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Man Pages

Manual Reference Pages  -  BIGTOP::DOCS::ABOUT (3)

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Bigtop::Docs::About - A document explaining Bigtop’s features and history


Guide to Docs

For a complete and annotated list of Bigtop docs, see Bigtop::Docs::TOC.


Bigtop is a little language for describing the basic structure of web apps including their database layouts and the management of them.

By editing a single description file (with your favorite text editor or the browser based ’tentmaker’), you can have a working web app by code generation. There are good defaults to get you started. If your data model changes, you can regenerate without risk of loosing anything you wrote yourself. Some of the pieces available include:
o httpd.conf suitable for immediate inclusion in a mod_perl backed apache conf
o a cgi dispatching script suitable for immediate deployment to your cgi-bin directory
o a stand alone server suitable for immediate execution during development
o schema.* (where * varies by database) with all the sql commands needed to build your app’s database (including fixed or test data)
o object relational mapping modules for use with DBIx::Class or other similar tools
o controllers for each table in the app
o automated CRUD for tables where that makes sense
o very flexible CRUD for more complicated situations
In all cases generated files are completely separated from stub files where you write your code. Once generated, stubs are never overwritten. This gives complete safety when regenerating.

Further, if you want to generate other things, it is not hard to alter or add them:
o Altering what an existing backend generates is usually as simple as copying the template out of the backend, altering it, saving that on disk, then supplying that name like so:

    config {
        Type Backend { template ``; }

o Making new backends, while not trivial, is not particularly hard (if you understand parse trees and recursion). The grammar even supports registration of new keywords (so long as you don’t need new blocks or literals). When you register them, you provide enough information for them to appear in tentmaker as if they were native.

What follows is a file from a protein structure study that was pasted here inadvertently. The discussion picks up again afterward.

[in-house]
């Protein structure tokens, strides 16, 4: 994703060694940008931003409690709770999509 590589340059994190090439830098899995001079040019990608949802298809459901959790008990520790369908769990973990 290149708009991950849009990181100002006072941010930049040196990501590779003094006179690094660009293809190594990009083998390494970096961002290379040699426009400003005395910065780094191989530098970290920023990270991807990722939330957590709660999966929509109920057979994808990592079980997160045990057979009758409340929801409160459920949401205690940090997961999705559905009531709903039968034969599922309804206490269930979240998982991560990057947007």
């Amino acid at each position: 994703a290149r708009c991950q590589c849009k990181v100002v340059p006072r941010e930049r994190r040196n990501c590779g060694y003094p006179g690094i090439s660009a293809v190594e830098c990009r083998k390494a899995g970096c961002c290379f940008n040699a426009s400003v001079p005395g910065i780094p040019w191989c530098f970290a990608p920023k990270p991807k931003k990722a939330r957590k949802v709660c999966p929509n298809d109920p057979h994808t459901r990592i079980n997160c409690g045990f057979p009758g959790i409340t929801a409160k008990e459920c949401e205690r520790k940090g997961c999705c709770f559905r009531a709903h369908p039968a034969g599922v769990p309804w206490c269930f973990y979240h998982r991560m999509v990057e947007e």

While working on the framework now called Gantry, I became convinced that I was still doing too much work on each app. I wanted a way to collect all the attributes of my data in one place including:
o sql type
o on screen appearance (how wide is the input box etc.)
o whether the user updates it via a form or sees it in summary tables
o etc.
From this I wanted the SQL statements that create the database, the models which make it easy for me to access that database, and the controllers which do the accessing, plus all the other bells and whistles needed for a complete attractive app.

Further Reading

With Bigtop’s kickstart syntax, you can now build a complete CRUD app from the command line alone. Similarly, if you have a postgres 8 database, you can build a CRUD app for it from the command line. See Bigtop::Docs::QuickStart for details.

To start using Bigtop, see Bigtop::Docs::TentTut or Bigtop::Docs::Tutorial. If those go too fast, try the Bigtop section of Gantry::Docs::Tutorial, which builds a smaller app. After those, try Bigtop::Docs::Cookbook. For a complete doc list, see Bigtop::Docs::TOC.

Why the Name

Why did I call it Bigtop? I see it as a central place in the sometimes wild and always disparate world of a web application. It is where all the perfomers come together. But it’s also about as discriminating as a circus tent, anyone and anything can easily come in and out. It’s a big tent. Oh, and it’s meant to be fun (cue the circus music).


Phil Crow <>
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